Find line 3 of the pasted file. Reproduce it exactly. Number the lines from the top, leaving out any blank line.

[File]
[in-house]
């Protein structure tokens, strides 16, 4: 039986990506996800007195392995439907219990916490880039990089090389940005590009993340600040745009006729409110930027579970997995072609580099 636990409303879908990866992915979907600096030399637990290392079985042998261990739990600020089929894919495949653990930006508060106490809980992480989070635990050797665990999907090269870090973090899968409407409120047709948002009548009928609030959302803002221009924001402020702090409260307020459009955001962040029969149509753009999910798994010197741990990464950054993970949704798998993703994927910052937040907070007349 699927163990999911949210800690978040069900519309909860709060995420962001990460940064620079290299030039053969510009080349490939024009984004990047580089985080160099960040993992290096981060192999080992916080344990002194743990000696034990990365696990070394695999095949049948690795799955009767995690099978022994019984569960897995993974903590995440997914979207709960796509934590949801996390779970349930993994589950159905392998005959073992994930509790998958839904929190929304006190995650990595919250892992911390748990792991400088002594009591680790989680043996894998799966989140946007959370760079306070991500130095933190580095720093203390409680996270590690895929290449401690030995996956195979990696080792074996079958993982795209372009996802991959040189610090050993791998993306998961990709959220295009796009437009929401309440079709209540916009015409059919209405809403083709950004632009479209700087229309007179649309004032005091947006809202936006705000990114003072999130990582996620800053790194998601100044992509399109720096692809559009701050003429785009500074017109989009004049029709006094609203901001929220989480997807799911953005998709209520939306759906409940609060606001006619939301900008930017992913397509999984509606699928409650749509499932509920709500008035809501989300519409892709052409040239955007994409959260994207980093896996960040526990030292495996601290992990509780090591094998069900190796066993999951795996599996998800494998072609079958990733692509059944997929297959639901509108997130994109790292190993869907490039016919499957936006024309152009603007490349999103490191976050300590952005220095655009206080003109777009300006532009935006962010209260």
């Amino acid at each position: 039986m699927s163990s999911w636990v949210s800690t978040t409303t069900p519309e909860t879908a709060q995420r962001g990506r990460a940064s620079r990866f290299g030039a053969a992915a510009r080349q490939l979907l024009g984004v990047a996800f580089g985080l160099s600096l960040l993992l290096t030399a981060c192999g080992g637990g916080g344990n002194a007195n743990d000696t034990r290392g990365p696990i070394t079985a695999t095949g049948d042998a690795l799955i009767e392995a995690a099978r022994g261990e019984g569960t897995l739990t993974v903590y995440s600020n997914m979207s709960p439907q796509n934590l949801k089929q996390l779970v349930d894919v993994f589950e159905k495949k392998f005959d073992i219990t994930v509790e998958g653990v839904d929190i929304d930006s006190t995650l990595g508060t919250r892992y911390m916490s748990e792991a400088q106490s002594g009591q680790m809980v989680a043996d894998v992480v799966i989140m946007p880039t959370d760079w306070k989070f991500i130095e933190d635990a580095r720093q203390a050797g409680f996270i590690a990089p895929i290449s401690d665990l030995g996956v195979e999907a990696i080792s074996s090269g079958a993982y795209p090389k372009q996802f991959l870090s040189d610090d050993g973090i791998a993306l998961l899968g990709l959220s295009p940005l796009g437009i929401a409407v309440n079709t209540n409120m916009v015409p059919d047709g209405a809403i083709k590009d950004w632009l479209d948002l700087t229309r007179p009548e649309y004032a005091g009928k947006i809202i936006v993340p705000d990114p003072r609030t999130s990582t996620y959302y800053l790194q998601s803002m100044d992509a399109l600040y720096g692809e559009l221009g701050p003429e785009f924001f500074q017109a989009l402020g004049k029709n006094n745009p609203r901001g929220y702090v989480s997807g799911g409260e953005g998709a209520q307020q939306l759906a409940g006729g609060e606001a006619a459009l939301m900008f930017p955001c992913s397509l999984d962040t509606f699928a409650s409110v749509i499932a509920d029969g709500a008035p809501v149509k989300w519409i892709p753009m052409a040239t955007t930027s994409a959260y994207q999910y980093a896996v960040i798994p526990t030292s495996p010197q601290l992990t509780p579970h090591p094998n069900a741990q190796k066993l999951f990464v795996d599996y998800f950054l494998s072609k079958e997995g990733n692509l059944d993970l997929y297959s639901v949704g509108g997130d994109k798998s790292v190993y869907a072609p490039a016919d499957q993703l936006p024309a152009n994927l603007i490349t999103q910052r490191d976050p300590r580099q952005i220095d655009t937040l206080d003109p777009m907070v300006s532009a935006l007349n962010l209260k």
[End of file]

């Amino acid at each position: 039986m699927s163990s999911w636990v949210s800690t978040t409303t069900p519309e909860t879908a709060q995420r962001g990506r990460a940064s620079r990866f290299g030039a053969a992915a510009r080349q490939l979907l024009g984004v990047a996800f580089g985080l160099s600096l960040l993992l290096t030399a981060c192999g080992g637990g916080g344990n002194a007195n743990d000696t034990r290392g990365p696990i070394t079985a695999t095949g049948d042998a690795l799955i009767e392995a995690a099978r022994g261990e019984g569960t897995l739990t993974v903590y995440s600020n997914m979207s709960p439907q796509n934590l949801k089929q996390l779970v349930d894919v993994f589950e159905k495949k392998f005959d073992i219990t994930v509790e998958g653990v839904d929190i929304d930006s006190t995650l990595g508060t919250r892992y911390m916490s748990e792991a400088q106490s002594g009591q680790m809980v989680a043996d894998v992480v799966i989140m946007p880039t959370d760079w306070k989070f991500i130095e933190d635990a580095r720093q203390a050797g409680f996270i590690a990089p895929i290449s401690d665990l030995g996956v195979e999907a990696i080792s074996s090269g079958a993982y795209p090389k372009q996802f991959l870090s040189d610090d050993g973090i791998a993306l998961l899968g990709l959220s295009p940005l796009g437009i929401a409407v309440n079709t209540n409120m916009v015409p059919d047709g209405a809403i083709k590009d950004w632009l479209d948002l700087t229309r007179p009548e649309y004032a005091g009928k947006i809202i936006v993340p705000d990114p003072r609030t999130s990582t996620y959302y800053l790194q998601s803002m100044d992509a399109l600040y720096g692809e559009l221009g701050p003429e785009f924001f500074q017109a989009l402020g004049k029709n006094n745009p609203r901001g929220y702090v989480s997807g799911g409260e953005g998709a209520q307020q939306l759906a409940g006729g609060e606001a006619a459009l939301m900008f930017p955001c992913s397509l999984d962040t509606f699928a409650s409110v749509i499932a509920d029969g709500a008035p809501v149509k989300w519409i892709p753009m052409a040239t955007t930027s994409a959260y994207q999910y980093a896996v960040i798994p526990t030292s495996p010197q601290l992990t509780p579970h090591p094998n069900a741990q190796k066993l999951f990464v795996d599996y998800f950054l494998s072609k079958e997995g990733n692509l059944d993970l997929y297959s639901v949704g509108g997130d994109k798998s790292v190993y869907a072609p490039a016919d499957q993703l936006p024309a152009n994927l603007i490349t999103q910052r490191d976050p300590r580099q952005i220095d655009t937040l206080d003109p777009m907070v300006s532009a935006l007349n962010l209260k």